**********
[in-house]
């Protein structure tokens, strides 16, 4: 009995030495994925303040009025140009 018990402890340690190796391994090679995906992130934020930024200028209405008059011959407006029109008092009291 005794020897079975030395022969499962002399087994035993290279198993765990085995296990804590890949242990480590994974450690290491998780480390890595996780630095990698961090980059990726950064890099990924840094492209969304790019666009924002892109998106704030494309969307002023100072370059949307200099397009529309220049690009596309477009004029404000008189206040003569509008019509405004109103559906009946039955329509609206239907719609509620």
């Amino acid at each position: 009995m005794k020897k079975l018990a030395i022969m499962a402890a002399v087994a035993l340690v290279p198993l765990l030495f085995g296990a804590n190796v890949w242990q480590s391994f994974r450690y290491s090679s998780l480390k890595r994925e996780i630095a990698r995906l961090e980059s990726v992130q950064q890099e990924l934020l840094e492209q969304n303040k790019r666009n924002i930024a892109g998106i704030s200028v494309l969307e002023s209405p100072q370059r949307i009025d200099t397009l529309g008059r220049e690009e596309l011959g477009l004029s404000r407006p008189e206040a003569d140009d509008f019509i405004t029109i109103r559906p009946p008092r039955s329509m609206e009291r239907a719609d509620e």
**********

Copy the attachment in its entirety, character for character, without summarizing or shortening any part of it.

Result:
[in-house]
């Protein structure tokens, strides 16, 4: 009995030495994925303040009025140009 018990402890340690190796391994090679995906992130934020930024200028209405008059011959407006029109008092009291 005794020897079975030395022969499962002399087994035993290279198993765990085995296990804590890949242990480590994974450690290491998780480390890595996780630095990698961090980059990726950064890099990924840094492209969304790019666009924002892109998106704030494309969307002023100072370059949307200099397009529309220049690009596309477009004029404000008189206040003569509008019509405004109103559906009946039955329509609206239907719609509620």
């Amino acid at each position: 009995m005794k020897k079975l018990a030395i022969m499962a402890a002399v087994a035993l340690v290279p198993l765990l030495f085995g296990a804590n190796v890949w242990q480590s391994f994974r450690y290491s090679s998780l480390k890595r994925e996780i630095a990698r995906l961090e980059s990726v992130q950064q890099e990924l934020l840094e492209q969304n303040k790019r666009n924002i930024a892109g998106i704030s200028v494309l969307e002023s209405p100072q370059r949307i009025d200099t397009l529309g008059r220049e690009e596309l011959g477009l004029s404000r407006p008189e206040a003569d140009d509008f019509i405004t029109i109103r559906p009946p008092r039955s329509m609206e009291r239907a719609d509620e």